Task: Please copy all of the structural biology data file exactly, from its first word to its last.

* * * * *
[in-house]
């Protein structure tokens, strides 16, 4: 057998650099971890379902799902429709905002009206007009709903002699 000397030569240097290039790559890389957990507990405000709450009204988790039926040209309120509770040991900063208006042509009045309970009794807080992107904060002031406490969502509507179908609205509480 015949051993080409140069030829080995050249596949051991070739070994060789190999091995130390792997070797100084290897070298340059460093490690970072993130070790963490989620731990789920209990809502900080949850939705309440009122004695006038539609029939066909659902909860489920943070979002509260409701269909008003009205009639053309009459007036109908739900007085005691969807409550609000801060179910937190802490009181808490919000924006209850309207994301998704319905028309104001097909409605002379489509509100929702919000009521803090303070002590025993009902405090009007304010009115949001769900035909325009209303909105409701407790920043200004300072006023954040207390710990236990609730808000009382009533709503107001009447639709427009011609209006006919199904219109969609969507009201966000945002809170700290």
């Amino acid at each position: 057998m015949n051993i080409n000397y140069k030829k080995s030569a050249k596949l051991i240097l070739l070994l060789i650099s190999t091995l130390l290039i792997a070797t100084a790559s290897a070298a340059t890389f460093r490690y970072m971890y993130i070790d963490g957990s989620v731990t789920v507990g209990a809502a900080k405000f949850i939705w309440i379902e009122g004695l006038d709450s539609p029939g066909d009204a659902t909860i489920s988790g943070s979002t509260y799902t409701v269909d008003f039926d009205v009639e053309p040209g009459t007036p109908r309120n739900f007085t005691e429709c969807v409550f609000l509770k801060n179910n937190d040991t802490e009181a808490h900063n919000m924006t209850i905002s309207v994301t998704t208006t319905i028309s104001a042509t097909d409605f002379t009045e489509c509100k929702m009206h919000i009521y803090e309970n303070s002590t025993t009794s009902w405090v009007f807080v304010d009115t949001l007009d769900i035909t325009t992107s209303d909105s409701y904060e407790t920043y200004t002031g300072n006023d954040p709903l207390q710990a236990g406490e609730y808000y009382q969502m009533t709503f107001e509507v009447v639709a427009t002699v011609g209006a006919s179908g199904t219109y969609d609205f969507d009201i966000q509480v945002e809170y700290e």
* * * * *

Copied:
[in-house]
């Protein structure tokens, strides 16, 4: 057998650099971890379902799902429709905002009206007009709903002699 000397030569240097290039790559890389957990507990405000709450009204988790039926040209309120509770040991900063208006042509009045309970009794807080992107904060002031406490969502509507179908609205509480 015949051993080409140069030829080995050249596949051991070739070994060789190999091995130390792997070797100084290897070298340059460093490690970072993130070790963490989620731990789920209990809502900080949850939705309440009122004695006038539609029939066909659902909860489920943070979002509260409701269909008003009205009639053309009459007036109908739900007085005691969807409550609000801060179910937190802490009181808490919000924006209850309207994301998704319905028309104001097909409605002379489509509100929702919000009521803090303070002590025993009902405090009007304010009115949001769900035909325009209303909105409701407790920043200004300072006023954040207390710990236990609730808000009382009533709503107001009447639709427009011609209006006919199904219109969609969507009201966000945002809170700290």
């Amino acid at each position: 057998m015949n051993i080409n000397y140069k030829k080995s030569a050249k596949l051991i240097l070739l070994l060789i650099s190999t091995l130390l290039i792997a070797t100084a790559s290897a070298a340059t890389f460093r490690y970072m971890y993130i070790d963490g957990s989620v731990t789920v507990g209990a809502a900080k405000f949850i939705w309440i379902e009122g004695l006038d709450s539609p029939g066909d009204a659902t909860i489920s988790g943070s979002t509260y799902t409701v269909d008003f039926d009205v009639e053309p040209g009459t007036p109908r309120n739900f007085t005691e429709c969807v409550f609000l509770k801060n179910n937190d040991t802490e009181a808490h900063n919000m924006t209850i905002s309207v994301t998704t208006t319905i028309s104001a042509t097909d409605f002379t009045e489509c509100k929702m009206h919000i009521y803090e309970n303070s002590t025993t009794s009902w405090v009007f807080v304010d009115t949001l007009d769900i035909t325009t992107s209303d909105s409701y904060e407790t920043y200004t002031g300072n006023d954040p709903l207390q710990a236990g406490e609730y808000y009382q969502m009533t709503f107001e509507v009447v639709a427009t002699v011609g209006a006919s179908g199904t219109y969609d609205f969507d009201i966000q509480v945002e809170y700290e």